Vulnerable energy customers face paying more for pre-payment gas and electricity meters after the competition watchdog confirmed plans to raise a price cap by roughly £1 a week.
The Competition and Markets Authority said on Wednesday it had recommended to the energy regulator that the pre-payment price cap — which protects vulnerable customers who pay for their energy on pre-payment meters — should continue beyond 2020.
But the watchdog said the original cap had been set too low when it was set in 2016. The CMA said it had decided to raise the ceiling after reviewing a recent price cap for default energy tariff customers set by the energy regulator, Ofgem.
The pre-payment cap was due to end in 2020 due to the rollout of smart meters — a way to monitor energy usage in the home — but the CMA said Ofgem should continue to protect customers with the cap as the rollout of smart meters is unlikely to have been completed by that time.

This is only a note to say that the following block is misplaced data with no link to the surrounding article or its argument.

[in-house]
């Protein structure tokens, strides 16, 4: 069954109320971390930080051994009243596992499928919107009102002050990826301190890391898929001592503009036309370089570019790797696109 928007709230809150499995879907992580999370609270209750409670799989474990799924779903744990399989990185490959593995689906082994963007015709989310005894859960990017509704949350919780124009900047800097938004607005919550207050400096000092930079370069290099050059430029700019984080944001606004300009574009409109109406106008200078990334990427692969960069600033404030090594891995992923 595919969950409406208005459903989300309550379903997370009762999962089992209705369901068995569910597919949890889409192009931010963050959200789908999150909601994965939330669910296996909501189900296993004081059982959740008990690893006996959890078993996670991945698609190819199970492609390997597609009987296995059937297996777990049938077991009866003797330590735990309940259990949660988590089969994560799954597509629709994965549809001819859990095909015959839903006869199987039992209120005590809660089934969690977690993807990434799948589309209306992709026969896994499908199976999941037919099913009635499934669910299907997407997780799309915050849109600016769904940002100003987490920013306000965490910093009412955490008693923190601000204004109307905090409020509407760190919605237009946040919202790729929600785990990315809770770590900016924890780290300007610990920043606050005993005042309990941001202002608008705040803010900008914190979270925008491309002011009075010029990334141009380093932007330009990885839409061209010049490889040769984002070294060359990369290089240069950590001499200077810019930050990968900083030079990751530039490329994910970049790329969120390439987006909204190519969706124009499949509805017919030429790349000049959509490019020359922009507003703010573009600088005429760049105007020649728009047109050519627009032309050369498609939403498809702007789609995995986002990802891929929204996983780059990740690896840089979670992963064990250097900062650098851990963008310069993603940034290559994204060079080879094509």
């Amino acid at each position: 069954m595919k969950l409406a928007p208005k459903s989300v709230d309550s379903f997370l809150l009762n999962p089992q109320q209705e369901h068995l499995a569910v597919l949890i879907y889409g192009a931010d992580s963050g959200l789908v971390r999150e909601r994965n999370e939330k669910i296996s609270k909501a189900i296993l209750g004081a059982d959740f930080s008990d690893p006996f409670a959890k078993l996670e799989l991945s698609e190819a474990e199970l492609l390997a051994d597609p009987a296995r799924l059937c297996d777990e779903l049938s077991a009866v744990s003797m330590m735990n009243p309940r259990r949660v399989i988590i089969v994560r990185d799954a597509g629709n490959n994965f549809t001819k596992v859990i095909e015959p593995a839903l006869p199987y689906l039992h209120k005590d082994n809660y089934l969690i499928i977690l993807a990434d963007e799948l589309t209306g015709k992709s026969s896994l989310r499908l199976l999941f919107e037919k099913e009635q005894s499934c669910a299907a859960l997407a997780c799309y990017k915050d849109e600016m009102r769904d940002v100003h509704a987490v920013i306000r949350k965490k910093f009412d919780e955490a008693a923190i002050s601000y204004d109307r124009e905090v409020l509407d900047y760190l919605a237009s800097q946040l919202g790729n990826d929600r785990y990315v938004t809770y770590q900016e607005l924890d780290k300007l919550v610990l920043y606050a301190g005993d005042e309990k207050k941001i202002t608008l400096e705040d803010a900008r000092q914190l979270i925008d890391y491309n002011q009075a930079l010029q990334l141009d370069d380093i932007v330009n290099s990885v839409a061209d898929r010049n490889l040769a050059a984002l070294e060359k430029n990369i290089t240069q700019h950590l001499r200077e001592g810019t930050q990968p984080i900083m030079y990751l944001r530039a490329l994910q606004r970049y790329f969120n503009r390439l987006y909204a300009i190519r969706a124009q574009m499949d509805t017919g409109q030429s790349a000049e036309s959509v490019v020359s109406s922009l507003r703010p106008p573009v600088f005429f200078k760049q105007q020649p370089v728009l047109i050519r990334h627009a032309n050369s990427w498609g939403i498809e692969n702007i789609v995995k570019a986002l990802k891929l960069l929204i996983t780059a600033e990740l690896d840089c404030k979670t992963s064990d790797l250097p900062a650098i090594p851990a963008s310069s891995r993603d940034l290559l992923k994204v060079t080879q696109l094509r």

Energy prices for more than 4m British households were capped in 2017 when Ofgem limited the bills customers on pre-pay meters paid. It was one of the measures recommended by the CMA in response to its two-year probe in to the retail energy market, which found that poorer households were not benefiting as much from competition in the pre-pay market.
In November last year Ofgem introduced a price gap for customers on default tariffs, starting from 1 January. However around 15m UK households saw bills rise in April when the regulator revised up the cap driven by a rise in wholesale energy costs.
The CMA said: “A price cap set too low may lead to suppliers leaving the market, reducing both competition and consumer choice. Even with revised level of the price cap, pre-payment customers will still be protected from unnecessarily high prices.”
The change is set to come into effect on October 1, 2019.